Theoretical Frameworks for Modelling Late-Pleistocene Costal Migration into the New World
Spatial modeling of early prehistoric maritime movement on the Pacific Northwest Coast is important in contemporary archaeology because it can help locate new sites in
a landscape which has radically changed over the last 20,000 years. Here we present the theoretical framework used in a research project which modeled maritime movement using least cost path analysis (LCP) to determine the routes most likely to have been traveled by the inhabitants of the Dundas Islands, British Columbia over the last 16,000 cal yr BP. Two cases studies are presented to illustrate how this framework which hybridizes elements of landscape and migration archaeology can be used to suggest maritime migration routes. The resulting movement paths were systemically analyzed and locations with high probabilities of use as movement corridors and stopping points were identified. This work is some of the first to apply LCP to seascapes and marine migration in North America and the results have the potential to lead to a better under- standing of migration during the Late Pleistocene. Increasing our ability to predict the location of drowned sites on the Northwest Coast is an important step in furthering our understanding of this areas human history.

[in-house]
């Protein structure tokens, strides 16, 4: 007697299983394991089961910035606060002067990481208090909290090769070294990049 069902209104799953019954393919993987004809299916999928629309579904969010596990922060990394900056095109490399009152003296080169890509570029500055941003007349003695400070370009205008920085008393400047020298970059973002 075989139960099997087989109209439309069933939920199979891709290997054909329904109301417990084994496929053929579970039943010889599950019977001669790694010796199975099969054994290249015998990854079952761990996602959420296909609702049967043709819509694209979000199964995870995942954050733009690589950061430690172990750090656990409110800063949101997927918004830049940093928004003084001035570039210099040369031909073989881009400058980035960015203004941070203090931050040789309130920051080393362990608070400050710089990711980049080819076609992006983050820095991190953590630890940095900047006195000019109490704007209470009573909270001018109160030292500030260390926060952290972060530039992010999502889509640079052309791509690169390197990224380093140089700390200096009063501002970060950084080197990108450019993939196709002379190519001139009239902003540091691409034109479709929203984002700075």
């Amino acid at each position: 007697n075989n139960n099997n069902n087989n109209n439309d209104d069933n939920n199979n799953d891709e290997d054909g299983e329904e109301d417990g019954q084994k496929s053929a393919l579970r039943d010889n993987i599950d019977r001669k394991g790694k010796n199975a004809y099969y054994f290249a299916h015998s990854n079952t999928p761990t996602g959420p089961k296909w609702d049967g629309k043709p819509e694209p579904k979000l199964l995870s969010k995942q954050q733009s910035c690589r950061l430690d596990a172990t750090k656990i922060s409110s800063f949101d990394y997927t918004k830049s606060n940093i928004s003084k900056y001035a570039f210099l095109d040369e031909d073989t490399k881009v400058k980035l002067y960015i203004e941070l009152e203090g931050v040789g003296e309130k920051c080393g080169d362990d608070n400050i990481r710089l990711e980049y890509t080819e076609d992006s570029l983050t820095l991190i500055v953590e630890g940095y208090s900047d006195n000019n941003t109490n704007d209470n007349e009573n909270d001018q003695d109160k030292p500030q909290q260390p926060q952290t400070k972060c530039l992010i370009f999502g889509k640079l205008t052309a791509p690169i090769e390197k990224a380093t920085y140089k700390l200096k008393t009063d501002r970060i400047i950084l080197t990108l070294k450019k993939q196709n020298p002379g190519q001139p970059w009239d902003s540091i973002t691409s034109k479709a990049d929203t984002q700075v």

Cite this Record
Theoretical Frameworks for Modelling Late-Pleistocene Costal Migration into the New World. Robert Gustas, Kisha Supernant. Presented at The 82nd Annual Meeting of the Society for American Archaeology, Washington, DC. 2018 ( tDAR id: 442638)
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North America: Pacific Northwest Coast and Plateau
Abstract Id(s): 21099